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STUDY: How pigs resolve conflicts, according to science

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The pigs in the study seemed to show quite a bit of emotional intuition. Bystander pigs weren’t just aware that a conflict had taken place but even knew when it was appropriate to intervene with the aggressor or the victim.

TOVE DANOVICH: As anyone who has ever been on a team or a tight friend group knows, an unresolved conflict can tear a group apart. Sometimes it can be easier for a third party to step in to keep the peace and calm everyone down. Humans do this but studies have also shown the behavior in wolves, primates and birds.

A new study published in Animal Cognition this month finds that pigs too adopt a strategy of “triadic contact” to resolve conflicts within their groups. First study author, Giada Cordoni at the University of Turin wrote in an email that they were surprised to see a “consolatory effect” in the pigs they studied.

When a third-party pig approached an aggressor-pig, for example, the aggressor was less likely to attack again. Contact with the victim also seemed to reduce that pig’s anxiety, and even potentially offer them protection in future interactions.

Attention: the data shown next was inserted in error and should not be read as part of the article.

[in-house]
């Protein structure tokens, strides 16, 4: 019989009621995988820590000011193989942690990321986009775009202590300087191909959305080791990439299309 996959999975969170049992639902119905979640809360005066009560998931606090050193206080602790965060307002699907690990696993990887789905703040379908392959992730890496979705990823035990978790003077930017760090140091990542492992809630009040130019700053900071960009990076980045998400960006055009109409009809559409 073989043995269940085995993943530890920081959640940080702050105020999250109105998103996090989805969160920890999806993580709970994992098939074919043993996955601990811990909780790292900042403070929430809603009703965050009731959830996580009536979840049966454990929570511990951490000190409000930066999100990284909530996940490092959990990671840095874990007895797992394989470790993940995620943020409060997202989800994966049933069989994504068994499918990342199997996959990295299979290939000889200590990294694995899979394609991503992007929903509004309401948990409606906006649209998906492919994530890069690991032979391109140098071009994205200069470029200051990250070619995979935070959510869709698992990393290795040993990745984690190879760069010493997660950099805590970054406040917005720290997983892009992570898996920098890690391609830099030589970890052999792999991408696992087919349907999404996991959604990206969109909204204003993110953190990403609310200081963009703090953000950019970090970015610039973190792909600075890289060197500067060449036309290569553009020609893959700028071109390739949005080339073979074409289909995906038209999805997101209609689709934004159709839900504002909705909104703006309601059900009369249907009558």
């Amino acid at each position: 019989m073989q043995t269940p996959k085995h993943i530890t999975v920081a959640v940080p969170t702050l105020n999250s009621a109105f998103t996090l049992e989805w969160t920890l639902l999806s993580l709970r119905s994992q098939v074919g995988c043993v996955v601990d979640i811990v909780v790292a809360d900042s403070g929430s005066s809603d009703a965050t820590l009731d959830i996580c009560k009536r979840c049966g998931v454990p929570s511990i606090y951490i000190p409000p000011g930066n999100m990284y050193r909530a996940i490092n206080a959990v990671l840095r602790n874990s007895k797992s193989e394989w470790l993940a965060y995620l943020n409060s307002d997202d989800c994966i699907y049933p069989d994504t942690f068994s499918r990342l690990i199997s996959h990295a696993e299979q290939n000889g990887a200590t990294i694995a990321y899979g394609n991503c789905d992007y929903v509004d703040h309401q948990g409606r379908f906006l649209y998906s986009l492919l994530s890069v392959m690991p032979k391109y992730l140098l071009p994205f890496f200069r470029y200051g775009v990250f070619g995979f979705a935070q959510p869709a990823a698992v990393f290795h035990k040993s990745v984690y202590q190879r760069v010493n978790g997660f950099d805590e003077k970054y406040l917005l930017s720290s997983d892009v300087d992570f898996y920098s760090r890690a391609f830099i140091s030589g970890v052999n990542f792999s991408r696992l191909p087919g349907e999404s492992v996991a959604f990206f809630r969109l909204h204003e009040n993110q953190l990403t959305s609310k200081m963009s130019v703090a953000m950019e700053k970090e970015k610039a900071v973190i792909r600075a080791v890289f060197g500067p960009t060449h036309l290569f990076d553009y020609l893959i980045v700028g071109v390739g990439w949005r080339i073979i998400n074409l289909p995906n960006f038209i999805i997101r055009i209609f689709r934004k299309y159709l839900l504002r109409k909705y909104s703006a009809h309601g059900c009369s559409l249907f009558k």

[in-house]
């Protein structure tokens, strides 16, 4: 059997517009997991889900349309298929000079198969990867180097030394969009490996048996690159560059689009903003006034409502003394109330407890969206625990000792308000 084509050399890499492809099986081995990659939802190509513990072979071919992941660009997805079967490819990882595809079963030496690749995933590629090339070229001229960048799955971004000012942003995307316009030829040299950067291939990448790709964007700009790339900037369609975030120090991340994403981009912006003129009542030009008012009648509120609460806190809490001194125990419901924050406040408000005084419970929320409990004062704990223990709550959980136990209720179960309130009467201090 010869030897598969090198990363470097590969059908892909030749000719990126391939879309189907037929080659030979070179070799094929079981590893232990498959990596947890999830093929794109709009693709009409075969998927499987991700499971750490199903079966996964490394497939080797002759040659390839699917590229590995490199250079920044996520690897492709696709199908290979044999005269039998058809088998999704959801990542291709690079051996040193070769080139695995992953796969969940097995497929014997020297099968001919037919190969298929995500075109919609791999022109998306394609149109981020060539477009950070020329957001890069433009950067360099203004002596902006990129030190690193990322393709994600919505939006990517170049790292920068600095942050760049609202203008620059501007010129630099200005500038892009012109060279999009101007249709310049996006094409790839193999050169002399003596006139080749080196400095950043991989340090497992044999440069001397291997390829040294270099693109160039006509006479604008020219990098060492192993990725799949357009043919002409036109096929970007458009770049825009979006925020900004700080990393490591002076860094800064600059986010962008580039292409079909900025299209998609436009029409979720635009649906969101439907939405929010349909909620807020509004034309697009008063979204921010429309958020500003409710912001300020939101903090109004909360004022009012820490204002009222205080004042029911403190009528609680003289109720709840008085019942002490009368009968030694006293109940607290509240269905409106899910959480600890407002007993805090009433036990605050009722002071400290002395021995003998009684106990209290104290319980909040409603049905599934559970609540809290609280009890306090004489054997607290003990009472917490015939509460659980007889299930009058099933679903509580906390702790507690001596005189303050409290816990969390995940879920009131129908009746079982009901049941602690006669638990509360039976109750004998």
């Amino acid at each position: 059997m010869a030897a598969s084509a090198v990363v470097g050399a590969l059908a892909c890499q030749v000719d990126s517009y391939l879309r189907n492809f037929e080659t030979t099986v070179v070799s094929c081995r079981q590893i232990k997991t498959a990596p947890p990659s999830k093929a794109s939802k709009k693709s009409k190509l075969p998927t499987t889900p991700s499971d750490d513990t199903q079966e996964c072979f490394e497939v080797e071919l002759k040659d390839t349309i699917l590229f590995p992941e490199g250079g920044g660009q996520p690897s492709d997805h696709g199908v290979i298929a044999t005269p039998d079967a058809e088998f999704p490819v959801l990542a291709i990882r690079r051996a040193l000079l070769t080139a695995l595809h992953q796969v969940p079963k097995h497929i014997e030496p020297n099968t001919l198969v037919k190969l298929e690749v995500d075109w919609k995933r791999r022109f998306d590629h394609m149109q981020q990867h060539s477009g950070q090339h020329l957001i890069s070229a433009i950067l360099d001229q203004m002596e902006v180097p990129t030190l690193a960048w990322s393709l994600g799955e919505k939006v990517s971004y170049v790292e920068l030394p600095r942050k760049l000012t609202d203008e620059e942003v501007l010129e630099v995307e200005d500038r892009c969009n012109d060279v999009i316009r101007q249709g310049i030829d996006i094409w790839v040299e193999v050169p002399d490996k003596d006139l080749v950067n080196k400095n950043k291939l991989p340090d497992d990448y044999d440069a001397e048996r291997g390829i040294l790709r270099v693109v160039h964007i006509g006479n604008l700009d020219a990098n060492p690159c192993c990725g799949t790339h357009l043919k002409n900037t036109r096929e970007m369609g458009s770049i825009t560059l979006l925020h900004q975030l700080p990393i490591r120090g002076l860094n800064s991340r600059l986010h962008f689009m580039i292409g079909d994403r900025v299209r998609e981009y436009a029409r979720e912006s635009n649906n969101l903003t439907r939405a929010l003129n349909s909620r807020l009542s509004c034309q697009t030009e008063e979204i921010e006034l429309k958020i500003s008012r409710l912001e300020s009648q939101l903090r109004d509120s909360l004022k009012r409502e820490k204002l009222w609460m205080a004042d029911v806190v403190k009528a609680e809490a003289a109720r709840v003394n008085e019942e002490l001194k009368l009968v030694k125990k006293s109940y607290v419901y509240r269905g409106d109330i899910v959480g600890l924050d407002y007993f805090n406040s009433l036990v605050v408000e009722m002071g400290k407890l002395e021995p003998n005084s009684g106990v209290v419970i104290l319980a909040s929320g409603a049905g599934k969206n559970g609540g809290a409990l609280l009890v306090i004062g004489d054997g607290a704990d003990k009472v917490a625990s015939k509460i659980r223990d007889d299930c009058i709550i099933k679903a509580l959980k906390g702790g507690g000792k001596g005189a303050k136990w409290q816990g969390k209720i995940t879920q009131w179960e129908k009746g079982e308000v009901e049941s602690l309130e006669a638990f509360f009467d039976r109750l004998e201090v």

To research conflict management in pigs, the authors spent six months watching a group of 104 pigs on a farm that allows animals to live in semi-natural conditions. Every time the researchers noted aggressive behavior — which in pigs could look like pushing, biting or lifting the victim — they spent the next three minutes observing the pigs to see how they resolved their conflicts. In some cases, conflicts resolved on their own, but in others, bystander pigs intervened, especially in situations involving a pig they were closely related to…

Most farmed pigs reared in industrial agriculture are grouped together in confinement in ways that look nothing like the ways in which their wild counterparts socialize. That could lead to conflict… Wild pigs tend to hang out in groups of 2-4 adults with a smattering of young pigs ranging in age, notes a report on the pig industry by the Humane Society of the United States. Factory farm holding pens, on the other hand, sometimes contain up to 30 animals, with entire barns filled with so many of these pens that there can be hundreds of animals in each…

Sébastien Goumon, who studies animal behavior at ETH Zurich, noted in an email, “Welfare does not only mean reducing experiences associated with negative emotion states but also promoting experiences associated with positive emotional states”…

The pigs in the study seemed to show quite a bit of emotional intuition. Bystander pigs weren’t just aware that a conflict had taken place but even knew when it was appropriate to intervene with the aggressor or the victim. This and the fact that their approach depended on their genetic relationship to the pigs points toward these animals having complex cognitive abilities, socio-emotional regulation and social appraisal, the authors note in the study. SOURCE…

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